Football and soccer. Sunshine. Wife and children. Teaching. These are the things that keep me from becoming eerily similar to Elizabeth Brown in The Library by Sarah Stewart.
(Okay, with a few differences. I did not enter the world dropping out of the sky. I'm generally not "skinny, nearsighted, and shy." My childhood was not filled exclusively with reading and books. And that whole girl/boy thing, of course.)
But Elizabeth Brown has books, and she continues to acquire more. When she goes to school and unloads her books, they collapse the upper bunk - under the disapproving glare of one Leo Tolstoy, looking on from a poster on her wall. Virginia Woolf, sharing the wall space, simply looks away.
Elizabeth loans her books to friends, then collects those overdue on midnight raids. (Which I have never done, but ask my students, and they wouldn't put it past me.) While others go on dates, Elizabeth finds reading until the wee hours a more satisfying use of her time. She didn't spend much on snacks or clothing or other trivialities. Just books.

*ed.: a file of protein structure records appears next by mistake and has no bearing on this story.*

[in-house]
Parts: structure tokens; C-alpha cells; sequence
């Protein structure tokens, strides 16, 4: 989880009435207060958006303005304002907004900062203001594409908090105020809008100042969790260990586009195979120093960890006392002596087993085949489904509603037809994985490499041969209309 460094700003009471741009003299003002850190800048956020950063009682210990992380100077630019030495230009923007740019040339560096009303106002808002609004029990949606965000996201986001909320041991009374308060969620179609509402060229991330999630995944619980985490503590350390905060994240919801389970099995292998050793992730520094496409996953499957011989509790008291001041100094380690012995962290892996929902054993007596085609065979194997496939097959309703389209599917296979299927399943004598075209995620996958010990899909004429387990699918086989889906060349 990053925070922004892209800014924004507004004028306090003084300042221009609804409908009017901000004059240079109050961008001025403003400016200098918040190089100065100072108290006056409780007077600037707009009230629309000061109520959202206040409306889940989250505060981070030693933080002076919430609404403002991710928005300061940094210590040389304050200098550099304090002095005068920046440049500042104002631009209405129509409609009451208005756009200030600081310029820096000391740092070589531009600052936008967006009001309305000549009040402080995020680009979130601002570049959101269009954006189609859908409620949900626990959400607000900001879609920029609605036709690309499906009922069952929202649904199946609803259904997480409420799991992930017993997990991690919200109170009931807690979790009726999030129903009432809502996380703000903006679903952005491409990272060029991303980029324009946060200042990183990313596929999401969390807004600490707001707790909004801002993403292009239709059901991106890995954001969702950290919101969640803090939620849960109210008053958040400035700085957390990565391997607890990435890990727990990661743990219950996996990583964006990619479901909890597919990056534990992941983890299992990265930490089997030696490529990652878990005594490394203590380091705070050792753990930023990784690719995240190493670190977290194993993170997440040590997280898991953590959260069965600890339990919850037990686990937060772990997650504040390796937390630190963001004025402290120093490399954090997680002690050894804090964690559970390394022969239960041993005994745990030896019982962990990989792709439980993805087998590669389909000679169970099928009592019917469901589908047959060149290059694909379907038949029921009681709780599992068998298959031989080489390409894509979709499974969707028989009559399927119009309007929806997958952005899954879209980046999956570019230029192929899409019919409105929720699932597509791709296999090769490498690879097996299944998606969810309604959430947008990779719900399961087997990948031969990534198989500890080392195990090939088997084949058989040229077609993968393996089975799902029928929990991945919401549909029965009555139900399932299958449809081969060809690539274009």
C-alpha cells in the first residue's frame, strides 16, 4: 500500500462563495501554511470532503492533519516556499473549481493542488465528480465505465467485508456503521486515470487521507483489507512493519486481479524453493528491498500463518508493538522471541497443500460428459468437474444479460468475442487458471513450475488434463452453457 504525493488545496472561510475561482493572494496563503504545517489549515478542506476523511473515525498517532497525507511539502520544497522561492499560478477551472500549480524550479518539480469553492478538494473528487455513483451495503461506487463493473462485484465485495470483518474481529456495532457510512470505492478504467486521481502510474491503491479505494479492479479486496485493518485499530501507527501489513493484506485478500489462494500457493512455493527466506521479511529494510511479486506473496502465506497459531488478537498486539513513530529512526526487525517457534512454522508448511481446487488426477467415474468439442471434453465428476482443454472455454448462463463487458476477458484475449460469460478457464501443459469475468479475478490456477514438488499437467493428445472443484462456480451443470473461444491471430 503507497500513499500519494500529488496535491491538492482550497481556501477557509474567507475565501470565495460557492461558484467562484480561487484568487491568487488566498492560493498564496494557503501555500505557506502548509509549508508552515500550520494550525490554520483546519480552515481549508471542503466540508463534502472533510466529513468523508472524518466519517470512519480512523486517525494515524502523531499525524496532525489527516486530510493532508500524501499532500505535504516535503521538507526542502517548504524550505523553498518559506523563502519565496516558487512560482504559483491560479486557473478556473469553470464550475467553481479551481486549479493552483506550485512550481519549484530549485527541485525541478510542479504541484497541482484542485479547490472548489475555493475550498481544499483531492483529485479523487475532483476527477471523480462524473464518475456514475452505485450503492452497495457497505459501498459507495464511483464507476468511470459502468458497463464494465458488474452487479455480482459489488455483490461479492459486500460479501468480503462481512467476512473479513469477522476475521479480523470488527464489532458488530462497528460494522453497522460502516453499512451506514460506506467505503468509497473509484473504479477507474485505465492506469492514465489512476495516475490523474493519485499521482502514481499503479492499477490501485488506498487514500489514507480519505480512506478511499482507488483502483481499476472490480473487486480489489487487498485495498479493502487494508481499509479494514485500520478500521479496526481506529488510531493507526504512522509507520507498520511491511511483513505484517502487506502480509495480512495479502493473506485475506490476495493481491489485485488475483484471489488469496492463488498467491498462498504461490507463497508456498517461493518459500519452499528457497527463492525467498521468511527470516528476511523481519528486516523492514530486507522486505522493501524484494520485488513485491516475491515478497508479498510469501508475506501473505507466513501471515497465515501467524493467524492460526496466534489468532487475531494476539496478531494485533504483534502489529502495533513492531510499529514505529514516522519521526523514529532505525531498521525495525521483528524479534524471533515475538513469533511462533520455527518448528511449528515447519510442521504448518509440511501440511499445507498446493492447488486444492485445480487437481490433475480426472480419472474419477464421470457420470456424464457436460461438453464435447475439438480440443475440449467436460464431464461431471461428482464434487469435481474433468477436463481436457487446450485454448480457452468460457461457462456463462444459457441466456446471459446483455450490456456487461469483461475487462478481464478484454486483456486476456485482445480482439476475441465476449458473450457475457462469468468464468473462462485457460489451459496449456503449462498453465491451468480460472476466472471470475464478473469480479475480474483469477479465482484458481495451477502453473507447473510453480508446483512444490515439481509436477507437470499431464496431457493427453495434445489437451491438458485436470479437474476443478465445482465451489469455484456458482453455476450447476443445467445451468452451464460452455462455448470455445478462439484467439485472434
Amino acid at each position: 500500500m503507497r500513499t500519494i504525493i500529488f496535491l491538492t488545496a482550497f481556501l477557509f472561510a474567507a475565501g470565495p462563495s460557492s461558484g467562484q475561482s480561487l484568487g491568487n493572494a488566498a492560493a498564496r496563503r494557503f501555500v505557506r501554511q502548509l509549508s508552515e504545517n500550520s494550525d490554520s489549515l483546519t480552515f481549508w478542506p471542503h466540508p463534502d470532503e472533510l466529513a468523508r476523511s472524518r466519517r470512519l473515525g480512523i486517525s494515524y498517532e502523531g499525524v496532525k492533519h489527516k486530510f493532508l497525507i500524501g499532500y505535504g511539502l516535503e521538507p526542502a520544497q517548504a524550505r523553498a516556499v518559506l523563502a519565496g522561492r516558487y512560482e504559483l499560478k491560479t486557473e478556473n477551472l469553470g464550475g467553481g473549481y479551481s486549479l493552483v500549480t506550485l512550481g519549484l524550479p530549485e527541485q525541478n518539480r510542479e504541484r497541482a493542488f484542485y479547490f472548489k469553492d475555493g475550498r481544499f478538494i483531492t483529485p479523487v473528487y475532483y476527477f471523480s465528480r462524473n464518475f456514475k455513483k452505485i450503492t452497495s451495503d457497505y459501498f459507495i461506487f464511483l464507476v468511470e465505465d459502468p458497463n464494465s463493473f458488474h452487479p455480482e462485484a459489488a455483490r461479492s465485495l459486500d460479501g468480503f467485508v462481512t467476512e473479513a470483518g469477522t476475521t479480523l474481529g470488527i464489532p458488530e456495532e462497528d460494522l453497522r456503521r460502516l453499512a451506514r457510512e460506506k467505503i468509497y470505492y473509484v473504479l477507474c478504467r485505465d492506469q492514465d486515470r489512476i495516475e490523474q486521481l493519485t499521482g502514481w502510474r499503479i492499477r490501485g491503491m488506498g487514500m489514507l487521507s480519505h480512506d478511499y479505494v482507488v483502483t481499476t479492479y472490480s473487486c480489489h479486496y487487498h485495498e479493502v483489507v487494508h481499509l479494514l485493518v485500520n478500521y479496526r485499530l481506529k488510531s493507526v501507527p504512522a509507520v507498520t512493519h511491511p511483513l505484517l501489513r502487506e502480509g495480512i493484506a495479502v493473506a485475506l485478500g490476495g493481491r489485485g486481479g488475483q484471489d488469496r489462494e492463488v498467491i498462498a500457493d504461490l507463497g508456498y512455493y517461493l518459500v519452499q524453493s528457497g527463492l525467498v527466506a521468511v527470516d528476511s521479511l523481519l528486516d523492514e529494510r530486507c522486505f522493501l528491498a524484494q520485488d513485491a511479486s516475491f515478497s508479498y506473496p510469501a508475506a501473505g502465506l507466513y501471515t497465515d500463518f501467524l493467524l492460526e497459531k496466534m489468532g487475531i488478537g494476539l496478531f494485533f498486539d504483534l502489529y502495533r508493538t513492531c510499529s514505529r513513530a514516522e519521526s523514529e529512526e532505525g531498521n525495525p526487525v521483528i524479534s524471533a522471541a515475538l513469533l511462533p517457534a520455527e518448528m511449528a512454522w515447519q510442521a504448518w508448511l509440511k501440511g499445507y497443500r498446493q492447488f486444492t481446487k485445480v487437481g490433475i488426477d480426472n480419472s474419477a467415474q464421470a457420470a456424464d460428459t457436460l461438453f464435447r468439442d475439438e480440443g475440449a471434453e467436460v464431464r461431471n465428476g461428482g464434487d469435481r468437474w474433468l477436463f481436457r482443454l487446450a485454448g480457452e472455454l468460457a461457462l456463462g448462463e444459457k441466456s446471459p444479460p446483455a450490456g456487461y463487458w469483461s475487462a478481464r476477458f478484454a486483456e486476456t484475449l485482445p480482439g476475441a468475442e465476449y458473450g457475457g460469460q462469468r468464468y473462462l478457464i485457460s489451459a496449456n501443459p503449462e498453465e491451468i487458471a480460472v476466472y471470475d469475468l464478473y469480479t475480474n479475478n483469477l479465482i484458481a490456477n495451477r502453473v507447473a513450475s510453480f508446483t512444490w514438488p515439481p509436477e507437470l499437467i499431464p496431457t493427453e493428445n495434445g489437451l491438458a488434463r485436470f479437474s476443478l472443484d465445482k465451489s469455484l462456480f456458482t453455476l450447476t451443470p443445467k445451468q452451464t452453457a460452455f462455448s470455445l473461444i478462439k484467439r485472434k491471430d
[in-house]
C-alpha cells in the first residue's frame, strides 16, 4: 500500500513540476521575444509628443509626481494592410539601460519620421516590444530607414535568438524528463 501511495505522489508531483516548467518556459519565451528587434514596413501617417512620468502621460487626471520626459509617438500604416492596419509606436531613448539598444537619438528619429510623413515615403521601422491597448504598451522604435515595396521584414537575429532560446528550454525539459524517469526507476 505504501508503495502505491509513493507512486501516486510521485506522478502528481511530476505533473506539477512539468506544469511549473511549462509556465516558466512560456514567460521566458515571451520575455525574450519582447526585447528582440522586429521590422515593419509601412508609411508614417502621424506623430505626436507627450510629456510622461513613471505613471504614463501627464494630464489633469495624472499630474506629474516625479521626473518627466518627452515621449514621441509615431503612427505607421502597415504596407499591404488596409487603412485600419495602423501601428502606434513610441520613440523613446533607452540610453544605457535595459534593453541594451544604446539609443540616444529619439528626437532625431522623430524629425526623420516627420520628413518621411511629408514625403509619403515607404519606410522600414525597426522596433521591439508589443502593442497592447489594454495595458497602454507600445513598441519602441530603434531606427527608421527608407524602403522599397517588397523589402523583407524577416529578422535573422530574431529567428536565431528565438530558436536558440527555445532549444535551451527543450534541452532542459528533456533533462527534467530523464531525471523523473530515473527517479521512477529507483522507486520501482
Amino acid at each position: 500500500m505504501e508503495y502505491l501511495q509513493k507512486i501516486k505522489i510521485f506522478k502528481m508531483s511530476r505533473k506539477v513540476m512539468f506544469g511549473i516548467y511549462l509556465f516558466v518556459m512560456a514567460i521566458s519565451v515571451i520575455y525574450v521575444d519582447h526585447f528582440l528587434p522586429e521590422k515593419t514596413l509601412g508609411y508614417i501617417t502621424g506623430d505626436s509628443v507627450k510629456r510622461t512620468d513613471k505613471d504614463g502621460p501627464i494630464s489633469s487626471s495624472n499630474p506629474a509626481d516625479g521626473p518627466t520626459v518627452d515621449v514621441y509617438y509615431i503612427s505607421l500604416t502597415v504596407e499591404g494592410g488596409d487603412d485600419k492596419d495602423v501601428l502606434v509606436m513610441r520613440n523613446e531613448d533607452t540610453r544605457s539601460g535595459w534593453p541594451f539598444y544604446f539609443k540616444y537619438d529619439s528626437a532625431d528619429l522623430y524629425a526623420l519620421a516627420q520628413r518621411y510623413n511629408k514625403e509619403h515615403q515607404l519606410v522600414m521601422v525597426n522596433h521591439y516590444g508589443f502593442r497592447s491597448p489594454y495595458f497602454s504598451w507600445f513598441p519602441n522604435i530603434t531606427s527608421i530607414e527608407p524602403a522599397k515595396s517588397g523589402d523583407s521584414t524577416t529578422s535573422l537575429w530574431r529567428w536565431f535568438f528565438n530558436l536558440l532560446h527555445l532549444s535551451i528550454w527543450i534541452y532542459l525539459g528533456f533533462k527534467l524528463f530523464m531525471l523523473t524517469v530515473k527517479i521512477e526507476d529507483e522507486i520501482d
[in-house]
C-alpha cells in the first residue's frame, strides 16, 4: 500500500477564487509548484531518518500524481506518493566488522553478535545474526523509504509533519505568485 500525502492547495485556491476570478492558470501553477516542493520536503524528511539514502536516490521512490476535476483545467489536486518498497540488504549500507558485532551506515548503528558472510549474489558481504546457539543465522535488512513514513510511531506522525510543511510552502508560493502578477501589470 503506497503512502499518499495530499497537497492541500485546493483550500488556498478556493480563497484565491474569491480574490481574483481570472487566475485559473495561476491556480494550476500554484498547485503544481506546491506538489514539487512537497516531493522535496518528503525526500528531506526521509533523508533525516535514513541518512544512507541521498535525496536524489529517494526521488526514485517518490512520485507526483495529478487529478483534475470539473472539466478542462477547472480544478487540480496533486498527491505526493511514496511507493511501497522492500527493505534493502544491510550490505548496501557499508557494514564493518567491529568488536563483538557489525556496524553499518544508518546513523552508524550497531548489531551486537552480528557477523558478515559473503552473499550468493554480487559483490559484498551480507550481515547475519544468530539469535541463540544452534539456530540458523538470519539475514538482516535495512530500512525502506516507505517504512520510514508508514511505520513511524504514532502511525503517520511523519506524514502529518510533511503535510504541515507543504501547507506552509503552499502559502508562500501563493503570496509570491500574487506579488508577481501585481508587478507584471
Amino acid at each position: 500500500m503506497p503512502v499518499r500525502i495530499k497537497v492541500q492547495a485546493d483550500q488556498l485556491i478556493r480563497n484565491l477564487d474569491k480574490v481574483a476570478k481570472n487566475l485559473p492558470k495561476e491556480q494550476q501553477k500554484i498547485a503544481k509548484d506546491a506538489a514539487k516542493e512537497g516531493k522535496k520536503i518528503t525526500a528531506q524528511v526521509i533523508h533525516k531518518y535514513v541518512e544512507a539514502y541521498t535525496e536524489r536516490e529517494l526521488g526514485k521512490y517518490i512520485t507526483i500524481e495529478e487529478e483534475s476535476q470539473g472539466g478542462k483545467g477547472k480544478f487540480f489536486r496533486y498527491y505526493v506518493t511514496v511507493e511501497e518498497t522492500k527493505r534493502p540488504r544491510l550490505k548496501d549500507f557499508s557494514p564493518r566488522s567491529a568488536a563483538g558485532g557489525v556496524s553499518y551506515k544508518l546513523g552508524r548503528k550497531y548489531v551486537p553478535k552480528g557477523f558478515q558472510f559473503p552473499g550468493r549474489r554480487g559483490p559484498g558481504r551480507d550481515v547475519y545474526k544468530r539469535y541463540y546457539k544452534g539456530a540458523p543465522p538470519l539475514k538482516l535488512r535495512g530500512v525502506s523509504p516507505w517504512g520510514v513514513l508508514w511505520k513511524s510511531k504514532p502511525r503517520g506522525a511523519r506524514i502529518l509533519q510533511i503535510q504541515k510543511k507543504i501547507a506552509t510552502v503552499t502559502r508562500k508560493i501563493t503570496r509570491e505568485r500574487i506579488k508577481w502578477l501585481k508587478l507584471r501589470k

As Elizabeth grows older, watch the pictures of the interior of her house. The piles grow. There are books in corners, on desktops, in chairs, and in the hallway. Larger ones make great end tables. Eventually Elizabeth Brown comes to a grim realization. She simply cannot have one more book. Not one.
So what's a book lover to do when said book lover is no longer able acquire more books? Only a true book lover, fed for years by the creative ideas of the greatest authors, could come up with a solution that not only solves her problem, but allows countless others to share in the truly great treasure she has amassed over the years...and, of course, allows her to happily continue reading page after page after page.
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